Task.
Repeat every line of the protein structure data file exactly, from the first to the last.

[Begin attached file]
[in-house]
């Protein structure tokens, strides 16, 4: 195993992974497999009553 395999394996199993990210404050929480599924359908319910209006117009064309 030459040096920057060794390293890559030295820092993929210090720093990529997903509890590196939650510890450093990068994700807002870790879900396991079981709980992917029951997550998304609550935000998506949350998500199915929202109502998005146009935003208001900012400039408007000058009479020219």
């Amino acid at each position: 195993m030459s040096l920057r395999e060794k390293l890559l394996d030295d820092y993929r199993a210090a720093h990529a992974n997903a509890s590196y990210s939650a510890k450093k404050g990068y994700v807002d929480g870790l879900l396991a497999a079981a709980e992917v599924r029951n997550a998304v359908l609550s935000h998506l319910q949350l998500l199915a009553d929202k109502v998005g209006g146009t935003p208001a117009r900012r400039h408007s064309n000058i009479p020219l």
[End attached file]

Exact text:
[in-house]
């Protein structure tokens, strides 16, 4: 195993992974497999009553 395999394996199993990210404050929480599924359908319910209006117009064309 030459040096920057060794390293890559030295820092993929210090720093990529997903509890590196939650510890450093990068994700807002870790879900396991079981709980992917029951997550998304609550935000998506949350998500199915929202109502998005146009935003208001900012400039408007000058009479020219």
């Amino acid at each position: 195993m030459s040096l920057r395999e060794k390293l890559l394996d030295d820092y993929r199993a210090a720093h990529a992974n997903a509890s590196y990210s939650a510890k450093k404050g990068y994700v807002d929480g870790l879900l396991a497999a079981a709980e992917v599924r029951n997550a998304v359908l609550s935000h998506l319910q949350l998500l199915a009553d929202k109502v998005g209006g146009t935003p208001a117009r900012r400039h408007s064309n000058i009479p020219l």